With your host, Category5 and guest writers, Mr. Mythos and Mrs. Logos.
I thought of calling this post, And Then It All Went To Shit, or, Experiencing Technical Difficulties- Please Stand By. We returned to a caretaker that had not caretaken… and we have been at a running pace to pull everything back together before winter hits. No use dwelling on the loss. Just fix it. No Computer. Car is in the shop. etc. At least I got the firewood in over the last week…. Only one song comes to mind.
In the mean time…
I am having two of my friends take over for a post or two. This is just an introduction. We met them a couple years back at a seed sharing event. Turns out they were also preparing for the Crash. No big deal. Lots of people are and few have a realistic plan. What makes them different is how they are doing it, what they have accomplished with very little in the way of funds… and that they just Did many things I would have recommend to people with limited funds. The first thing is the mindset necessary to ditch the society instead of just trying to recreate it in the bush, play at gentleman farmer or fantacy militia wanker. We will have to wait to show off their place since photos need to be taken and edited…which I cant do without a computer…or time.
Lots of people SAY they want to live in nature or build a survival retreat. We call these people the Talkers. Well, Mythos and Logos are DOERS. The proof is in the puddin.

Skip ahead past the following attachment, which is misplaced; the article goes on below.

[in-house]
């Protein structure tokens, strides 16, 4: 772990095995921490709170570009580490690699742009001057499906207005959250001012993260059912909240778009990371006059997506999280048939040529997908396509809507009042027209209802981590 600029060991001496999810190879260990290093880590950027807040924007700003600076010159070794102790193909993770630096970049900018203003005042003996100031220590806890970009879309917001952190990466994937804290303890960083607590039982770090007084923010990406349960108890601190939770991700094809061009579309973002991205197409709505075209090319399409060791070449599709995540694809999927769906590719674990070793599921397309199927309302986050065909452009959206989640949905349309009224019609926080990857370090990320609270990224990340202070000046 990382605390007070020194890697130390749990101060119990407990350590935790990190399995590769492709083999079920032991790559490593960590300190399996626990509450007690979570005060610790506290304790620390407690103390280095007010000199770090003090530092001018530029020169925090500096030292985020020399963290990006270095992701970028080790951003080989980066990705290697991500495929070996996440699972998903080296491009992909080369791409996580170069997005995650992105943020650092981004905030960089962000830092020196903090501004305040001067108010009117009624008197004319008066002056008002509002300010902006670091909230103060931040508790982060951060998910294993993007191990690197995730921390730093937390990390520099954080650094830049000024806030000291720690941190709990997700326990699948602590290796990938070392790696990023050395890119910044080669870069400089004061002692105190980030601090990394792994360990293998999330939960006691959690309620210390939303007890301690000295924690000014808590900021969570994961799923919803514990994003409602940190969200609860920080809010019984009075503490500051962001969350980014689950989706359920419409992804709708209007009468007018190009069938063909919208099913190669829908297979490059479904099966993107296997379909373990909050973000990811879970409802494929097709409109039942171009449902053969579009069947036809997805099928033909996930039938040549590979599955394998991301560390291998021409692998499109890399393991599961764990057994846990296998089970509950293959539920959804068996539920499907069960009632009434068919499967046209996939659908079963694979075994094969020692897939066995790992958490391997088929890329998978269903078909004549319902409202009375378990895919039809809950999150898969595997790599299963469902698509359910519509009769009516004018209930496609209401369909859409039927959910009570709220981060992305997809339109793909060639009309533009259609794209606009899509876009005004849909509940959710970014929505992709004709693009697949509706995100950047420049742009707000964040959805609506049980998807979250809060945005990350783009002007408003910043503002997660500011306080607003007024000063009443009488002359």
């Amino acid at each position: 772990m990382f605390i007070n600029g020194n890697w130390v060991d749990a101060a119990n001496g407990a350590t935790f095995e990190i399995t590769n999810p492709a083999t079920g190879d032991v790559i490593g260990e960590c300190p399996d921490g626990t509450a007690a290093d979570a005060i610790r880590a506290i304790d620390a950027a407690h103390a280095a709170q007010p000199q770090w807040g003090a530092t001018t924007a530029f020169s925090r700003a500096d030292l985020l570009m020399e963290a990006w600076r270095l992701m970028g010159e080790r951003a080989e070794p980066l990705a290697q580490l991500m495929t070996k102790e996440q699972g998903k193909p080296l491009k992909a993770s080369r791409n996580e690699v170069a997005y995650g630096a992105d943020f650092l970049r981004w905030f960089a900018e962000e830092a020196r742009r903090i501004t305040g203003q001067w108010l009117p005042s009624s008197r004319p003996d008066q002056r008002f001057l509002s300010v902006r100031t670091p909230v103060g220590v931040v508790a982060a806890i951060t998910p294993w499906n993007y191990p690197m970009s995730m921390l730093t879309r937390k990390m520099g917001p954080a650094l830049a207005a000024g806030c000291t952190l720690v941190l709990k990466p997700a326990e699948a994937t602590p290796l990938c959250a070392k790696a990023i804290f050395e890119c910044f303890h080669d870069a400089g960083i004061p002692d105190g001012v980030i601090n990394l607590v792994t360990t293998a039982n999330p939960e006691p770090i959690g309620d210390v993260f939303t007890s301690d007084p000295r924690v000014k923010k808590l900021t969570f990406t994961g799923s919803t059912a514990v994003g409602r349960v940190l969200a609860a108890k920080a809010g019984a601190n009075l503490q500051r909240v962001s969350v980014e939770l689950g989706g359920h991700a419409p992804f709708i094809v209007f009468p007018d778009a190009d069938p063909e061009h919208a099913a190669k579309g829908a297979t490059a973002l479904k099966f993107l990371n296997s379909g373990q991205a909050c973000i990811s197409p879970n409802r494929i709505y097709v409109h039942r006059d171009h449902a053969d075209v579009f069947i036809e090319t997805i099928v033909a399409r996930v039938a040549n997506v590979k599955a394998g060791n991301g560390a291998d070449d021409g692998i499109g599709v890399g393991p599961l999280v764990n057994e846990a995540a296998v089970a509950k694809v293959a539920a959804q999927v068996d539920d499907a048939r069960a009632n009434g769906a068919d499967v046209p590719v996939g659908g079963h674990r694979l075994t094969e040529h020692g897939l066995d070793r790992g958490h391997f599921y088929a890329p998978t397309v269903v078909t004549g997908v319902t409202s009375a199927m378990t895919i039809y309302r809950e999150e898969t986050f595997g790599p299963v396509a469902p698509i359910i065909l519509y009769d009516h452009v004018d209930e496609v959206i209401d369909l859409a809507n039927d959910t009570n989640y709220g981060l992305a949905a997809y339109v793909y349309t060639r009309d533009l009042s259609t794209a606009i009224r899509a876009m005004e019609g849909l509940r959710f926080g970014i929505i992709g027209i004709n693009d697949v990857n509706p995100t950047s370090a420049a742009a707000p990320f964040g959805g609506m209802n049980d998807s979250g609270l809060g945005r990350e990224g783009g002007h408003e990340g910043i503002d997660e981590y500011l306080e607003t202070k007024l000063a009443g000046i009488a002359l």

They purchased a 15 thousand $, 100 acre piece of woodlot that was filled with blown down trees. Even loggers would not want this place to clearcut. Through shear determination, they just cut their way in, cleaned it up year by year and built a permaculture homestead with as much recycled material as they could drag in. Lumber was a luxury to be used sparingly. They learned how to get around permits and bylaws. That is a rather important thing. The living space they wintered in was about 12 ft by 10 ft with a homemade tiny stove built of cob. They grew from there, one shed sized out building at a time, while putting in permaculture perennial food plants and doing forest gardening… but I am getting ahead of myself. I guess the best way to introduce them is…
And now for something completely different.
….and thank you Mr.C5! Allow me to introduce myself, Mr. Mythos. Now to all you readers out there I am not a cyber voice of any kind. This rare moment of discourse is some of the only writing I have ever done online. I have used the internet since the late ’90S but never felt compelled to voice anything. Never a comment on any web site, hard to believe, but true.
However, reading Mr.C5’S chronicles, got me motivated. So with much respect and gratitude, I will gladly take the torch and run a mile..